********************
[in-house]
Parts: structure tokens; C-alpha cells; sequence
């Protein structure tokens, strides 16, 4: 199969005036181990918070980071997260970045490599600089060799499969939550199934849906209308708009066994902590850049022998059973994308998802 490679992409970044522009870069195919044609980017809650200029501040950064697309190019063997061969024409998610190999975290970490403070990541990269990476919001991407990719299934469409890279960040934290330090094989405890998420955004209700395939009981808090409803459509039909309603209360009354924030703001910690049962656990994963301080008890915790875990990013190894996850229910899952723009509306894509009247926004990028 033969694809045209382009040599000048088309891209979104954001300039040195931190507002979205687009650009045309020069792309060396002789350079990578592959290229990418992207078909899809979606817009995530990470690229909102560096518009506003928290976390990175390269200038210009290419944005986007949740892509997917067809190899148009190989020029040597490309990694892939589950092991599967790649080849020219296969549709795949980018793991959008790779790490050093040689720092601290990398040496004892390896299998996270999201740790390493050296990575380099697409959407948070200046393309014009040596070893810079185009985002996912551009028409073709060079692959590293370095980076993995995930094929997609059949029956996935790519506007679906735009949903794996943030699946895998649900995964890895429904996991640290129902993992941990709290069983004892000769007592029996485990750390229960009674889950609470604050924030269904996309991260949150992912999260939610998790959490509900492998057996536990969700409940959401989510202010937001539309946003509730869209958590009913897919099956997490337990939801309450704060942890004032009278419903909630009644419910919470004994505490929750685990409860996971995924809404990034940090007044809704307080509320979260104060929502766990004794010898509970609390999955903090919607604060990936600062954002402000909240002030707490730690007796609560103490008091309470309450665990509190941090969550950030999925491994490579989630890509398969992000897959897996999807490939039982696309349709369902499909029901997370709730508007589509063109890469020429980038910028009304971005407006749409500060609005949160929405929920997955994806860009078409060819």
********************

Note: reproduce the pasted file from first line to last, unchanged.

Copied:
[in-house]
Parts: structure tokens; C-alpha cells; sequence
């Protein structure tokens, strides 16, 4: 199969005036181990918070980071997260970045490599600089060799499969939550199934849906209308708009066994902590850049022998059973994308998802 490679992409970044522009870069195919044609980017809650200029501040950064697309190019063997061969024409998610190999975290970490403070990541990269990476919001991407990719299934469409890279960040934290330090094989405890998420955004209700395939009981808090409803459509039909309603209360009354924030703001910690049962656990994963301080008890915790875990990013190894996850229910899952723009509306894509009247926004990028 033969694809045209382009040599000048088309891209979104954001300039040195931190507002979205687009650009045309020069792309060396002789350079990578592959290229990418992207078909899809979606817009995530990470690229909102560096518009506003928290976390990175390269200038210009290419944005986007949740892509997917067809190899148009190989020029040597490309990694892939589950092991599967790649080849020219296969549709795949980018793991959008790779790490050093040689720092601290990398040496004892390896299998996270999201740790390493050296990575380099697409959407948070200046393309014009040596070893810079185009985002996912551009028409073709060079692959590293370095980076993995995930094929997609059949029956996935790519506007679906735009949903794996943030699946895998649900995964890895429904996991640290129902993992941990709290069983004892000769007592029996485990750390229960009674889950609470604050924030269904996309991260949150992912999260939610998790959490509900492998057996536990969700409940959401989510202010937001539309946003509730869209958590009913897919099956997490337990939801309450704060942890004032009278419903909630009644419910919470004994505490929750685990409860996971995924809404990034940090007044809704307080509320979260104060929502766990004794010898509970609390999955903090919607604060990936600062954002402000909240002030707490730690007796609560103490008091309470309450665990509190941090969550950030999925491994490579989630890509398969992000897959897996999807490939039982696309349709369902499909029901997370709730508007589509063109890469020429980038910028009304971005407006749409500060609005949160929405929920997955994806860009078409060819």